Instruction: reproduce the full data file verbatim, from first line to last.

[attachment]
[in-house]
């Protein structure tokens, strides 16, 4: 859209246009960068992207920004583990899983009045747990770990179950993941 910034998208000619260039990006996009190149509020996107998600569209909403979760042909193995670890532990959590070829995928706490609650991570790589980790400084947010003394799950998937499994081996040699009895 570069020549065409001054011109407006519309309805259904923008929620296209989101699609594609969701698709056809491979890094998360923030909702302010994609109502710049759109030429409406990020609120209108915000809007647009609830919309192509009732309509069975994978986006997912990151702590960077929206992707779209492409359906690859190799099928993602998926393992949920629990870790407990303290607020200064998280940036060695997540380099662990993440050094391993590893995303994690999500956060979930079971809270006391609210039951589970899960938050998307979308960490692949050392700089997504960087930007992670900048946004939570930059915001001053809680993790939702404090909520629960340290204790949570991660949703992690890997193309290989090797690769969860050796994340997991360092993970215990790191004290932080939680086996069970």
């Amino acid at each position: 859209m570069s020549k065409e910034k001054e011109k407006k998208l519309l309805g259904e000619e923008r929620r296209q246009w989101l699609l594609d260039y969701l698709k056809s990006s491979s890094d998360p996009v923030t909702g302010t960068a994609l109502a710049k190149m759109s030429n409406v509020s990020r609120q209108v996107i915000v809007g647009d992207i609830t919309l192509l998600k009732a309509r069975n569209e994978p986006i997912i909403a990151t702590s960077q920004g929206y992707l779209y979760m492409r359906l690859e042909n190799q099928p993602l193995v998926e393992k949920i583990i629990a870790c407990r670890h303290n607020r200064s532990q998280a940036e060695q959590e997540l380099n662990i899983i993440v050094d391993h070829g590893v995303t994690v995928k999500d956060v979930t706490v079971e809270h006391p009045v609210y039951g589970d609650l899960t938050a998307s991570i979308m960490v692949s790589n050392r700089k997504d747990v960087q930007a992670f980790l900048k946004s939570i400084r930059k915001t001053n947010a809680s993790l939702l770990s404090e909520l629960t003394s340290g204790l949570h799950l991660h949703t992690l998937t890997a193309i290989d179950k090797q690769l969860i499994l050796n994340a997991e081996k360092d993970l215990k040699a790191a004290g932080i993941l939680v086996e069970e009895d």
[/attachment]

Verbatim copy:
[in-house]
């Protein structure tokens, strides 16, 4: 859209246009960068992207920004583990899983009045747990770990179950993941 910034998208000619260039990006996009190149509020996107998600569209909403979760042909193995670890532990959590070829995928706490609650991570790589980790400084947010003394799950998937499994081996040699009895 570069020549065409001054011109407006519309309805259904923008929620296209989101699609594609969701698709056809491979890094998360923030909702302010994609109502710049759109030429409406990020609120209108915000809007647009609830919309192509009732309509069975994978986006997912990151702590960077929206992707779209492409359906690859190799099928993602998926393992949920629990870790407990303290607020200064998280940036060695997540380099662990993440050094391993590893995303994690999500956060979930079971809270006391609210039951589970899960938050998307979308960490692949050392700089997504960087930007992670900048946004939570930059915001001053809680993790939702404090909520629960340290204790949570991660949703992690890997193309290989090797690769969860050796994340997991360092993970215990790191004290932080939680086996069970």
């Amino acid at each position: 859209m570069s020549k065409e910034k001054e011109k407006k998208l519309l309805g259904e000619e923008r929620r296209q246009w989101l699609l594609d260039y969701l698709k056809s990006s491979s890094d998360p996009v923030t909702g302010t960068a994609l109502a710049k190149m759109s030429n409406v509020s990020r609120q209108v996107i915000v809007g647009d992207i609830t919309l192509l998600k009732a309509r069975n569209e994978p986006i997912i909403a990151t702590s960077q920004g929206y992707l779209y979760m492409r359906l690859e042909n190799q099928p993602l193995v998926e393992k949920i583990i629990a870790c407990r670890h303290n607020r200064s532990q998280a940036e060695q959590e997540l380099n662990i899983i993440v050094d391993h070829g590893v995303t994690v995928k999500d956060v979930t706490v079971e809270h006391p009045v609210y039951g589970d609650l899960t938050a998307s991570i979308m960490v692949s790589n050392r700089k997504d747990v960087q930007a992670f980790l900048k946004s939570i400084r930059k915001t001053n947010a809680s993790l939702l770990s404090e909520l629960t003394s340290g204790l949570h799950l991660h949703t992690l998937t890997a193309i290989d179950k090797q690769l969860i499994l050796n994340a997991e081996k360092d993970l215990k040699a790191a004290g932080i993941l939680v086996e069970e009895d």